By Guest Blogger Kristin Potterton
Hello Docomomo US/WEWA community – my name is Kristin Potterton and I have just completed my first year as a Ph.D. student in the Built Environment at the University of Washington. After more than a decade working as a structural engineer, I decided to return to school to more deeply explore my longtime interests in historic and existing structures, looking at the history and preservation of the built environment within a range of contexts. I am particularly interested in helping tell new stories, including those related to the modern era.
I am excited to be working with Docomomo US/WEWA this summer to explore women working regionally in the design fields during the modern period. As a woman working in professional practice, I know that there is an ongoing struggle to increase the diversity of the building industry and believe that being able to tell stories of female pioneers working in architecture and allied fields is an important tool to inspire both future and current designers. In looking specifically at the Pacific Northwest region, the women working in architecture and other design fields in the modern era are not only some of the first female practitioners regionally, but they also entered the field at a time of regional population growth and development alongside design changes and technological innovations of modernism in the building industries. In short, these women participated in the transitions of the design and construction fields over the twentieth century and their work stands alongside that of their male colleagues in telling the story of modern architecture of the region. I am looking forward to learning more about women practitioners – their stories, their work, and their legacies – to better understand the development of the design fields in this region and the story of Pacific Northwest regional modernism. I am happy to have this chance to help bring the stories of these women to the Docomomo US/WEWA membership and the broader community over the coming months.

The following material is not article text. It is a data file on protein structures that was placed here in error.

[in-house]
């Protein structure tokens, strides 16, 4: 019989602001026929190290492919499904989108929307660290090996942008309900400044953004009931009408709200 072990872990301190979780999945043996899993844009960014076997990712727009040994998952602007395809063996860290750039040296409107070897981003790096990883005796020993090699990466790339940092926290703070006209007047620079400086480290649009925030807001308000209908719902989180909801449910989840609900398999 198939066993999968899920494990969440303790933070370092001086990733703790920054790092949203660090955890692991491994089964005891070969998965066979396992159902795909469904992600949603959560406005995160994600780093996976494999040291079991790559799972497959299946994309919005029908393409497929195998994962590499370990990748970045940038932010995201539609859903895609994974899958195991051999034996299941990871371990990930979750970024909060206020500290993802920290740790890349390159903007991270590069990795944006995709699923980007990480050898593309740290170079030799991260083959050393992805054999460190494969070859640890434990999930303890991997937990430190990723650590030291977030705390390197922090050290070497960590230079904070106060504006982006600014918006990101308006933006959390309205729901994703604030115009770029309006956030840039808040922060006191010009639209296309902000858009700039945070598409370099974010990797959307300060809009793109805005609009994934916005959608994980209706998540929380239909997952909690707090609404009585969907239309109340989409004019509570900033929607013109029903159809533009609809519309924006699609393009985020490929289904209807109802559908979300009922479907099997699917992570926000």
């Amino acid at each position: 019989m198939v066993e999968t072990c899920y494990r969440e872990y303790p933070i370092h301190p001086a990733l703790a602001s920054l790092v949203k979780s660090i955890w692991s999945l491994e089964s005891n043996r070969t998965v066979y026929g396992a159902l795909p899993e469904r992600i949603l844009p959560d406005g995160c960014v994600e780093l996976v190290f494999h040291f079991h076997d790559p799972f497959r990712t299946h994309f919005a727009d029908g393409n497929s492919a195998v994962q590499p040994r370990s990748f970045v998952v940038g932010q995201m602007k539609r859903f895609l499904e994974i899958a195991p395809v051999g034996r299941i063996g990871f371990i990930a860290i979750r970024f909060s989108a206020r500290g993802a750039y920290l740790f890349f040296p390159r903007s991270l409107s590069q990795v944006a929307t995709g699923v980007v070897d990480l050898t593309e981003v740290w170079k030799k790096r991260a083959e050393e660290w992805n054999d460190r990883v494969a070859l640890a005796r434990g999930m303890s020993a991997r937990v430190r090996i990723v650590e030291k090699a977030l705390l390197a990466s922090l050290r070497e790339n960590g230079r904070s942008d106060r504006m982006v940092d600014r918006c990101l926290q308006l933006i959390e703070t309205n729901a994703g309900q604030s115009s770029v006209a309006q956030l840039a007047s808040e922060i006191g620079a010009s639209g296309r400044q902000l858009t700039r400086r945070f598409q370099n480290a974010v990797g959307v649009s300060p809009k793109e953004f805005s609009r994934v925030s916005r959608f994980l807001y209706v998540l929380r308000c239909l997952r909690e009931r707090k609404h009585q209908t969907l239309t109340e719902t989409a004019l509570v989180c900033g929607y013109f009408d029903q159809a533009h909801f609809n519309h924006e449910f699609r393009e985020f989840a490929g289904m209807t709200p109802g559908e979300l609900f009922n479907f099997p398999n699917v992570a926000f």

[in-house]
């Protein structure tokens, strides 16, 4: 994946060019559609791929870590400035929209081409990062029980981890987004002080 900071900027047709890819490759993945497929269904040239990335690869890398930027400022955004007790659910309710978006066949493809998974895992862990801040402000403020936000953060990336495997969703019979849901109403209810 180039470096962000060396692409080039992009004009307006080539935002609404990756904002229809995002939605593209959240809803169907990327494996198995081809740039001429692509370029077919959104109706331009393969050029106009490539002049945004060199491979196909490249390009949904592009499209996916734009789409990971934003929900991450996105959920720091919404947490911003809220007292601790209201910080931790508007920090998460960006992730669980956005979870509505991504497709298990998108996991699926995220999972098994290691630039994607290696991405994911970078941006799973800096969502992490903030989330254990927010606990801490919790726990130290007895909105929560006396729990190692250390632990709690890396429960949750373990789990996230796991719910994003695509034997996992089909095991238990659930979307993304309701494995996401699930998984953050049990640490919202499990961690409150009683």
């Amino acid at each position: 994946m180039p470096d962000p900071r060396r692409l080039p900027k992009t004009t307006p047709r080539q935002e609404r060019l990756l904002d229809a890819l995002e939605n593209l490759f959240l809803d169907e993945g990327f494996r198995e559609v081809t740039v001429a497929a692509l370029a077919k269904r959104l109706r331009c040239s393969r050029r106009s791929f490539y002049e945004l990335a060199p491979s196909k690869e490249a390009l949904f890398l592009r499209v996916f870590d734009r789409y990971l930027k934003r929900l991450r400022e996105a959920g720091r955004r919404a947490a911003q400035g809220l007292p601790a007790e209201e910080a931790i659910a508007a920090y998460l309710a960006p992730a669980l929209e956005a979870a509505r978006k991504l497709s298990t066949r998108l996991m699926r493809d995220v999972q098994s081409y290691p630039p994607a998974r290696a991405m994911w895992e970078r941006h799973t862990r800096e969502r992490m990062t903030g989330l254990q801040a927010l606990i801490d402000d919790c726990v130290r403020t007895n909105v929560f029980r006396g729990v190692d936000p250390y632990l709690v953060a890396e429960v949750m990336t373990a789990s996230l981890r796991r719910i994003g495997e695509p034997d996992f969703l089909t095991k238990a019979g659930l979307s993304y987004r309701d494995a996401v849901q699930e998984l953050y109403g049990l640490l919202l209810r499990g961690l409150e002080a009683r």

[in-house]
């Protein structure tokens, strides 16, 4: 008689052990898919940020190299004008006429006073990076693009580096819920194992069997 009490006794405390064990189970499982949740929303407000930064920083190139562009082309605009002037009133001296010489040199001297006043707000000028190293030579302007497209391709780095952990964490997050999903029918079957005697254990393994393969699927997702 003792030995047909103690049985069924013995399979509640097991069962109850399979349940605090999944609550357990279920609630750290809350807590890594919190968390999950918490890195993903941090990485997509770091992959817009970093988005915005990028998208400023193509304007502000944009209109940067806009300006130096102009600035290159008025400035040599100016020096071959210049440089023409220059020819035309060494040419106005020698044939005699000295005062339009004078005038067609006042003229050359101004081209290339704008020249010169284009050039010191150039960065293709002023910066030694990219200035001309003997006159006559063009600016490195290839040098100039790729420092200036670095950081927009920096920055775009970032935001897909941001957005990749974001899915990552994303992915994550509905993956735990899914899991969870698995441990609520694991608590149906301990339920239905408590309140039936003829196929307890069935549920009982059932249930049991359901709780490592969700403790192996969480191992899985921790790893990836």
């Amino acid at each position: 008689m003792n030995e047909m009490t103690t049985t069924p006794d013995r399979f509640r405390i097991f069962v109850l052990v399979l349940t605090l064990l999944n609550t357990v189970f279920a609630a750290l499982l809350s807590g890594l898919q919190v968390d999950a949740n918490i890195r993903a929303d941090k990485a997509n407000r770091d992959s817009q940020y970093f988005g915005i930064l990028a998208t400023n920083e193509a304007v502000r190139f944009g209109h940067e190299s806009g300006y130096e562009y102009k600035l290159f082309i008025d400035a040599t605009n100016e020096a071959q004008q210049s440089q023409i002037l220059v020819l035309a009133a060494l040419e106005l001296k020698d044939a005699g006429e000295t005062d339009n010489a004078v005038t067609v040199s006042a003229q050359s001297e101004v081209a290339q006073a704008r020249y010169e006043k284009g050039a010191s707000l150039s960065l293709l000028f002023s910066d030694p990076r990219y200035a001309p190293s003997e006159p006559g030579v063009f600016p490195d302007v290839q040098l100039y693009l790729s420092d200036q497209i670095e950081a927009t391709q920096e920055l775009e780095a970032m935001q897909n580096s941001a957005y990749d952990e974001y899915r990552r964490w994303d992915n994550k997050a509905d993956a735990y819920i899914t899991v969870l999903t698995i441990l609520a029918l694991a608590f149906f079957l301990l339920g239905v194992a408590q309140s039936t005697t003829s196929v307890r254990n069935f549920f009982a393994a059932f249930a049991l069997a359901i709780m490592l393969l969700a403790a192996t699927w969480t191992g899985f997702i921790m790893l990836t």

Image credit: Kristin Potterton